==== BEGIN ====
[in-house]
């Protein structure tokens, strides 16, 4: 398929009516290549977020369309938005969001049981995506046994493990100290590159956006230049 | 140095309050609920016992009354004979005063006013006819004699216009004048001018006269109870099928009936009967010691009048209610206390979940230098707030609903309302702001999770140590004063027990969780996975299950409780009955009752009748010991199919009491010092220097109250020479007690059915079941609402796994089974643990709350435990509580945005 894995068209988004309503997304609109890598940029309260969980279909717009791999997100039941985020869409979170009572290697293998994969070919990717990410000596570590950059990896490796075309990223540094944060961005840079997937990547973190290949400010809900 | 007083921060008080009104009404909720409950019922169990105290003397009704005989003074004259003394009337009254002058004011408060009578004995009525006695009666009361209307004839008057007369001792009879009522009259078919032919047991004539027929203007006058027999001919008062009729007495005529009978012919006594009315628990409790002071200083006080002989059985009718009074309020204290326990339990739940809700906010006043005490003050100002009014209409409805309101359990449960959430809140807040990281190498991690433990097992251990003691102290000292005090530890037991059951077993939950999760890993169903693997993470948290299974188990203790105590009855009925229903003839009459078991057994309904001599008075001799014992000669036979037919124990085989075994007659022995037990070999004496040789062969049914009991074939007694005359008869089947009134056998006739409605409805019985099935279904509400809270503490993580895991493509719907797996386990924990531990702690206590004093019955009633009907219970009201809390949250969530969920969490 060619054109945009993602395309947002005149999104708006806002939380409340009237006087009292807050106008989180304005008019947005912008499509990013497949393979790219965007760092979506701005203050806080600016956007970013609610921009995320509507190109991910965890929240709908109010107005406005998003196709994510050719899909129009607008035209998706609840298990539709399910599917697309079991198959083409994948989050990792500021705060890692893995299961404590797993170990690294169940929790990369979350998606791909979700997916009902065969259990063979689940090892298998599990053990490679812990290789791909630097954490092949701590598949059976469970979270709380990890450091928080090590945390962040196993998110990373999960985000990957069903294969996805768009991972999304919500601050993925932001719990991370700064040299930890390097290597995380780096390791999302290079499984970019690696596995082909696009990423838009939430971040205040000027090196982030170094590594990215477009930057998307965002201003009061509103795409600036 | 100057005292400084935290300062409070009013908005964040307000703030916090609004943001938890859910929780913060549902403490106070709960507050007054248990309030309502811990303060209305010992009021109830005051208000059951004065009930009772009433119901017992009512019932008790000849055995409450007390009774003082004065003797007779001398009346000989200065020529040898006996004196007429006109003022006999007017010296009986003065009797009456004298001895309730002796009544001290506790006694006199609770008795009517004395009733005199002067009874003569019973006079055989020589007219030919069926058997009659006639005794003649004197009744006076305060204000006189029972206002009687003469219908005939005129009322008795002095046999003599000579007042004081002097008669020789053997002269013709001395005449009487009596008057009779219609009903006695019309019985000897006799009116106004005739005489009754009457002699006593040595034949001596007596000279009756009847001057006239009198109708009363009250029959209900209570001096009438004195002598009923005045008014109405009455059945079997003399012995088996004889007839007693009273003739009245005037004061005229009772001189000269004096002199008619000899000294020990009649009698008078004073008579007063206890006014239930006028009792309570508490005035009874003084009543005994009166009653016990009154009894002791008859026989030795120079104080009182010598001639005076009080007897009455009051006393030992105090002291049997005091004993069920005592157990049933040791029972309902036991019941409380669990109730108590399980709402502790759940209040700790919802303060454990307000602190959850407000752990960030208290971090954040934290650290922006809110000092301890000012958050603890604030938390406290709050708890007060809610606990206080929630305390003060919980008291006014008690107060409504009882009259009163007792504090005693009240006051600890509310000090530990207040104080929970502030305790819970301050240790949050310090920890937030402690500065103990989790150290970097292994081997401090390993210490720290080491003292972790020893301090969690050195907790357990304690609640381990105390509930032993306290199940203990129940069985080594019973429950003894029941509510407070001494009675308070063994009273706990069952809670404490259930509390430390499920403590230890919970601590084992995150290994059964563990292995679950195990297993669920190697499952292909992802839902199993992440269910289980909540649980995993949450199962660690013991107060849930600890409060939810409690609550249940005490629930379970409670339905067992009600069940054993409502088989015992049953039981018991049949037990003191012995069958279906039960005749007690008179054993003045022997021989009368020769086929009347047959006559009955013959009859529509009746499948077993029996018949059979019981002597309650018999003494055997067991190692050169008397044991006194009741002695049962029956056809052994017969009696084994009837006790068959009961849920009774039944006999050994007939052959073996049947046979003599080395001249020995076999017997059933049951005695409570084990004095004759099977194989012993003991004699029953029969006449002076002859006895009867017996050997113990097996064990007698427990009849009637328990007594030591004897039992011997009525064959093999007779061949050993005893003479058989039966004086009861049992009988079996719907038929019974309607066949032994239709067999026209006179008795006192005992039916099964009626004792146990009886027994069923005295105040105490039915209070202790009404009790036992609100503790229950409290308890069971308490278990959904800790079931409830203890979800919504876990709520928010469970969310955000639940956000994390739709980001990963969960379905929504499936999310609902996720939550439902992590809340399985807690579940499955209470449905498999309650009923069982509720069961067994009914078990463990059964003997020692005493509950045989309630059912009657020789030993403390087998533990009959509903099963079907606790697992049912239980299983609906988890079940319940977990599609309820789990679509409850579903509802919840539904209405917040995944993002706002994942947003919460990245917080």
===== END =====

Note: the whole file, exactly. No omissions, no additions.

[in-house]
């Protein structure tokens, strides 16, 4: 398929009516290549977020369309938005969001049981995506046994493990100290590159956006230049 | 140095309050609920016992009354004979005063006013006819004699216009004048001018006269109870099928009936009967010691009048209610206390979940230098707030609903309302702001999770140590004063027990969780996975299950409780009955009752009748010991199919009491010092220097109250020479007690059915079941609402796994089974643990709350435990509580945005 894995068209988004309503997304609109890598940029309260969980279909717009791999997100039941985020869409979170009572290697293998994969070919990717990410000596570590950059990896490796075309990223540094944060961005840079997937990547973190290949400010809900 | 007083921060008080009104009404909720409950019922169990105290003397009704005989003074004259003394009337009254002058004011408060009578004995009525006695009666009361209307004839008057007369001792009879009522009259078919032919047991004539027929203007006058027999001919008062009729007495005529009978012919006594009315628990409790002071200083006080002989059985009718009074309020204290326990339990739940809700906010006043005490003050100002009014209409409805309101359990449960959430809140807040990281190498991690433990097992251990003691102290000292005090530890037991059951077993939950999760890993169903693997993470948290299974188990203790105590009855009925229903003839009459078991057994309904001599008075001799014992000669036979037919124990085989075994007659022995037990070999004496040789062969049914009991074939007694005359008869089947009134056998006739409605409805019985099935279904509400809270503490993580895991493509719907797996386990924990531990702690206590004093019955009633009907219970009201809390949250969530969920969490 060619054109945009993602395309947002005149999104708006806002939380409340009237006087009292807050106008989180304005008019947005912008499509990013497949393979790219965007760092979506701005203050806080600016956007970013609610921009995320509507190109991910965890929240709908109010107005406005998003196709994510050719899909129009607008035209998706609840298990539709399910599917697309079991198959083409994948989050990792500021705060890692893995299961404590797993170990690294169940929790990369979350998606791909979700997916009902065969259990063979689940090892298998599990053990490679812990290789791909630097954490092949701590598949059976469970979270709380990890450091928080090590945390962040196993998110990373999960985000990957069903294969996805768009991972999304919500601050993925932001719990991370700064040299930890390097290597995380780096390791999302290079499984970019690696596995082909696009990423838009939430971040205040000027090196982030170094590594990215477009930057998307965002201003009061509103795409600036 | 100057005292400084935290300062409070009013908005964040307000703030916090609004943001938890859910929780913060549902403490106070709960507050007054248990309030309502811990303060209305010992009021109830005051208000059951004065009930009772009433119901017992009512019932008790000849055995409450007390009774003082004065003797007779001398009346000989200065020529040898006996004196007429006109003022006999007017010296009986003065009797009456004298001895309730002796009544001290506790006694006199609770008795009517004395009733005199002067009874003569019973006079055989020589007219030919069926058997009659006639005794003649004197009744006076305060204000006189029972206002009687003469219908005939005129009322008795002095046999003599000579007042004081002097008669020789053997002269013709001395005449009487009596008057009779219609009903006695019309019985000897006799009116106004005739005489009754009457002699006593040595034949001596007596000279009756009847001057006239009198109708009363009250029959209900209570001096009438004195002598009923005045008014109405009455059945079997003399012995088996004889007839007693009273003739009245005037004061005229009772001189000269004096002199008619000899000294020990009649009698008078004073008579007063206890006014239930006028009792309570508490005035009874003084009543005994009166009653016990009154009894002791008859026989030795120079104080009182010598001639005076009080007897009455009051006393030992105090002291049997005091004993069920005592157990049933040791029972309902036991019941409380669990109730108590399980709402502790759940209040700790919802303060454990307000602190959850407000752990960030208290971090954040934290650290922006809110000092301890000012958050603890604030938390406290709050708890007060809610606990206080929630305390003060919980008291006014008690107060409504009882009259009163007792504090005693009240006051600890509310000090530990207040104080929970502030305790819970301050240790949050310090920890937030402690500065103990989790150290970097292994081997401090390993210490720290080491003292972790020893301090969690050195907790357990304690609640381990105390509930032993306290199940203990129940069985080594019973429950003894029941509510407070001494009675308070063994009273706990069952809670404490259930509390430390499920403590230890919970601590084992995150290994059964563990292995679950195990297993669920190697499952292909992802839902199993992440269910289980909540649980995993949450199962660690013991107060849930600890409060939810409690609550249940005490629930379970409670339905067992009600069940054993409502088989015992049953039981018991049949037990003191012995069958279906039960005749007690008179054993003045022997021989009368020769086929009347047959006559009955013959009859529509009746499948077993029996018949059979019981002597309650018999003494055997067991190692050169008397044991006194009741002695049962029956056809052994017969009696084994009837006790068959009961849920009774039944006999050994007939052959073996049947046979003599080395001249020995076999017997059933049951005695409570084990004095004759099977194989012993003991004699029953029969006449002076002859006895009867017996050997113990097996064990007698427990009849009637328990007594030591004897039992011997009525064959093999007779061949050993005893003479058989039966004086009861049992009988079996719907038929019974309607066949032994239709067999026209006179008795006192005992039916099964009626004792146990009886027994069923005295105040105490039915209070202790009404009790036992609100503790229950409290308890069971308490278990959904800790079931409830203890979800919504876990709520928010469970969310955000639940956000994390739709980001990963969960379905929504499936999310609902996720939550439902992590809340399985807690579940499955209470449905498999309650009923069982509720069961067994009914078990463990059964003997020692005493509950045989309630059912009657020789030993403390087998533990009959509903099963079907606790697992049912239980299983609906988890079940319940977990599609309820789990679509409850579903509802919840539904209405917040995944993002706002994942947003919460990245917080």